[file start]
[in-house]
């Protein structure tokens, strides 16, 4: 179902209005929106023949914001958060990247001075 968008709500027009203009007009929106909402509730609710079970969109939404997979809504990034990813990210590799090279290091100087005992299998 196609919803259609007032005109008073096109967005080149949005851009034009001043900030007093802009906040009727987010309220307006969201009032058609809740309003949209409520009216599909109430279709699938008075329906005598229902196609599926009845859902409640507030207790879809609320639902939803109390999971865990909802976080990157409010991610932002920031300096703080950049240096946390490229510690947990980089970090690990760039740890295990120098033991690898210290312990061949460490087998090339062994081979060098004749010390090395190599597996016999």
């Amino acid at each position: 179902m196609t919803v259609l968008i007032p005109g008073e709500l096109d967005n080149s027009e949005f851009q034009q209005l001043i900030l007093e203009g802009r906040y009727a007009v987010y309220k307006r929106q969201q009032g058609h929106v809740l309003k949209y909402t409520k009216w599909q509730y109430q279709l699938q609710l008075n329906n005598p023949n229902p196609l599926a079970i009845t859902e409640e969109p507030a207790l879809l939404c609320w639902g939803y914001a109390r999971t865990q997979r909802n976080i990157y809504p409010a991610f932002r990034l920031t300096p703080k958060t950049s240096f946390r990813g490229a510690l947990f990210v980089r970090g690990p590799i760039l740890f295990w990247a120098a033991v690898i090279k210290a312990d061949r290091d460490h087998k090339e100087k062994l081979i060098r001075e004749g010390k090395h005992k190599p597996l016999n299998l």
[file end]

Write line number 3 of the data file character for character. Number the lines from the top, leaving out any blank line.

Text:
């Amino acid at each position: 179902m196609t919803v259609l968008i007032p005109g008073e709500l096109d967005n080149s027009e949005f851009q034009q209005l001043i900030l007093e203009g802009r906040y009727a007009v987010y309220k307006r929106q969201q009032g058609h929106v809740l309003k949209y909402t409520k009216w599909q509730y109430q279709l699938q609710l008075n329906n005598p023949n229902p196609l599926a079970i009845t859902e409640e969109p507030a207790l879809l939404c609320w639902g939803y914001a109390r999971t865990q997979r909802n976080i990157y809504p409010a991610f932002r990034l920031t300096p703080k958060t950049s240096f946390r990813g490229a510690l947990f990210v980089r970090g690990p590799i760039l740890f295990w990247a120098a033991v690898i090279k210290a312990d061949r290091d460490h087998k090339e100087k062994l081979i060098r001075e004749g010390k090395h005992k190599p597996l016999n299998l």